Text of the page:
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Rich vs Poor: Charts That Explain How American Malls Reflect the Income Divide

J.Crew, Michael Kors, and Abercrombie & Fitch are most visited by educated shoppers with higher median household incomes.

Photo: Getty
Photo: Getty

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Can analysis of malls across the country reveal any truths about America today? Bloomberg poured over the demographics from 546 US malls—containing 61,790 stores—to create charts that explain US mall shopping.

Mall Median Demographics Bloomberg

Chart: Bloomberg


Five interesting facts about malls pulled from the extensive research:

· Sunglass Hut is the most common mall store. There's an average of one Sunglass Hut per mall.

· J.Crew, Michael Kors, and Abercrombie & Fitch are most visited by educated shoppers with higher median household incomes. Buckle and Rue21 are on the low end of the scale, while Gap, Express, Chico's, and Forever 21 fall in the middle.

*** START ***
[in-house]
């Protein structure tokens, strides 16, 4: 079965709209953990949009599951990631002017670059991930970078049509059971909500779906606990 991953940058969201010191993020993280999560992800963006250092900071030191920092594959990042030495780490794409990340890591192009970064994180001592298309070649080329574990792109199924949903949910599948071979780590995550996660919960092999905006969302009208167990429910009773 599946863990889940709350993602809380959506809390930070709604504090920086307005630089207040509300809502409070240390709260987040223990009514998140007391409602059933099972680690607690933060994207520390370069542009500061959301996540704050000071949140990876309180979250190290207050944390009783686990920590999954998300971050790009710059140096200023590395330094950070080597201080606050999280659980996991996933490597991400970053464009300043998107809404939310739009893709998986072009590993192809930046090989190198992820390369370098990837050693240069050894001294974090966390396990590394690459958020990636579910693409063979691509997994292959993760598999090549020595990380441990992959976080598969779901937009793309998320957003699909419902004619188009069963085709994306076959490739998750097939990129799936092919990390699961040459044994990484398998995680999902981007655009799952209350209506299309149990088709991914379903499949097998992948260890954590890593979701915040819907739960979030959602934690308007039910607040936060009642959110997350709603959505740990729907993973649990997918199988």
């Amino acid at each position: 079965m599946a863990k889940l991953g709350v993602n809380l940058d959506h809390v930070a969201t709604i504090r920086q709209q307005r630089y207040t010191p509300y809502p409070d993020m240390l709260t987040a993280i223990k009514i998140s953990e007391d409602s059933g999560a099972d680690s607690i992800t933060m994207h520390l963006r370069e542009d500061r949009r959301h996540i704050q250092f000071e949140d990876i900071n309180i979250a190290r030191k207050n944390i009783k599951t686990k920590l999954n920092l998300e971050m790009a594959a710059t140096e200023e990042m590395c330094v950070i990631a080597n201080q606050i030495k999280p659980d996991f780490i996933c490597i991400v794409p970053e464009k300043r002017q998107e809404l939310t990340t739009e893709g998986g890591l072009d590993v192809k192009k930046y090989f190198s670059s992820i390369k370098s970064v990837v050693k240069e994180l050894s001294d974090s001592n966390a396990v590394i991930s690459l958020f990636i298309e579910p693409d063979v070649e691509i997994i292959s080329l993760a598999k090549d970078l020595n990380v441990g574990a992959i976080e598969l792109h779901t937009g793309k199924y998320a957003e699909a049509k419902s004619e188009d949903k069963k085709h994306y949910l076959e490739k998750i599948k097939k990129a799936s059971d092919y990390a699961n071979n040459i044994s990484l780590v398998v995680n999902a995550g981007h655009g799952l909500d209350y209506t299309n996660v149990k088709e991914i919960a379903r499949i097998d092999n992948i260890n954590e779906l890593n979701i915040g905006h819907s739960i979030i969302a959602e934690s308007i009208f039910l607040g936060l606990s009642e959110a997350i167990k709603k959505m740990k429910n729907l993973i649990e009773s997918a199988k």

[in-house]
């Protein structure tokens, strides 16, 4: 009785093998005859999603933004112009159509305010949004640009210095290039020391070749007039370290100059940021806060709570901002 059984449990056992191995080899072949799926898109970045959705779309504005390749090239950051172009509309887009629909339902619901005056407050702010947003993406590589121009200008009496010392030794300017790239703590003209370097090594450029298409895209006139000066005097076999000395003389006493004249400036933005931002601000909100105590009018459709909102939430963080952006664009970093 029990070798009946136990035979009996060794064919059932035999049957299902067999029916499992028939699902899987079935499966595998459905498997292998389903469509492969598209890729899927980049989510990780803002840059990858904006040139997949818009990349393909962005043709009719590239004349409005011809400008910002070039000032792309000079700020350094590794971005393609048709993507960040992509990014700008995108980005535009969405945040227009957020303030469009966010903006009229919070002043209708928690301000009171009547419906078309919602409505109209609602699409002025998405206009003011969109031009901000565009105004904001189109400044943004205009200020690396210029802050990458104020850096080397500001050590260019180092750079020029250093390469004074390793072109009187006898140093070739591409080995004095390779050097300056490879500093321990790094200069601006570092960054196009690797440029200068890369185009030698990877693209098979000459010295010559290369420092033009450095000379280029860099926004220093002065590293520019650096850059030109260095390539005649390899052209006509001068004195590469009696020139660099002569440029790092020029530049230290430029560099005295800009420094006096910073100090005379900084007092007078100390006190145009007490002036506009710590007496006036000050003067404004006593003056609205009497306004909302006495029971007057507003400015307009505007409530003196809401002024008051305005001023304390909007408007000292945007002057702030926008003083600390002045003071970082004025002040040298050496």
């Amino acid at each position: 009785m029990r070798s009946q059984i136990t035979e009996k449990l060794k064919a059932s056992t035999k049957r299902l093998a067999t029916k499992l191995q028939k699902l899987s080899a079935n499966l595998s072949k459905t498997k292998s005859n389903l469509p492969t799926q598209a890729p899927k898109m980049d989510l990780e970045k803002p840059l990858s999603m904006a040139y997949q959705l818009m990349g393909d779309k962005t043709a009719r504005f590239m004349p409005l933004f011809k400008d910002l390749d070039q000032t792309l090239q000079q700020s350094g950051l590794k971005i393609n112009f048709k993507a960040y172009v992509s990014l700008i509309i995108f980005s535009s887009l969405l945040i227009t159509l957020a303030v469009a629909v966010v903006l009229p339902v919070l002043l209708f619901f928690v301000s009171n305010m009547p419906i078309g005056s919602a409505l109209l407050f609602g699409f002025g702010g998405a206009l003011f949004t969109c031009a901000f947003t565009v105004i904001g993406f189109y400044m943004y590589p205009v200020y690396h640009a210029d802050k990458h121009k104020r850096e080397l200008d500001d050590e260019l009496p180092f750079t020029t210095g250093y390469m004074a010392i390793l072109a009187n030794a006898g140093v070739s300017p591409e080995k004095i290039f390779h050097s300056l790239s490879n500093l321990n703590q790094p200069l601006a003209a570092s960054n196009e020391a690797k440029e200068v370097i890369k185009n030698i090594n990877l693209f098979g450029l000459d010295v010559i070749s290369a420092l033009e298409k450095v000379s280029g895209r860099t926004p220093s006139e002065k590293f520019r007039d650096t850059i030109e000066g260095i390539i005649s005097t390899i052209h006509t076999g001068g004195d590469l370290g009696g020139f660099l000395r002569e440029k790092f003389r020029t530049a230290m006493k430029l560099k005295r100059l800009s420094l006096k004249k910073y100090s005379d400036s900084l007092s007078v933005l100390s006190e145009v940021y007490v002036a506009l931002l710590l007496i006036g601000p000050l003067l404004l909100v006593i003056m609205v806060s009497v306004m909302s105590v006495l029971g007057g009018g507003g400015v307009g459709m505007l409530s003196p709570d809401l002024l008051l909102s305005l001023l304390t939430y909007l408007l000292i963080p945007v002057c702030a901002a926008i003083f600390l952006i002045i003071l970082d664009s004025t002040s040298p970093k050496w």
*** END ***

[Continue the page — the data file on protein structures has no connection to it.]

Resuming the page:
Bloomberg Mall Demographics

Chart: Bloomberg


· The average American mall has 37 stores devoted to fashion and 21 shops for accessories.

· At malls in the wealthiest areas, the most overrepresented store categories are cleaners, while religious services are the most overepresented category in the poorest areas. Uniforms and workwear were the most overrepresented stores for malls in the least educated areas, according to the study.

· Malls in the most educated areas were most likely to have Eileen Fisher, Peek, and Container Stores, while the least educated areas were more likely to have Bon Worth, Don Roberto Jewelers, and Lucy.

See all the mall charts here.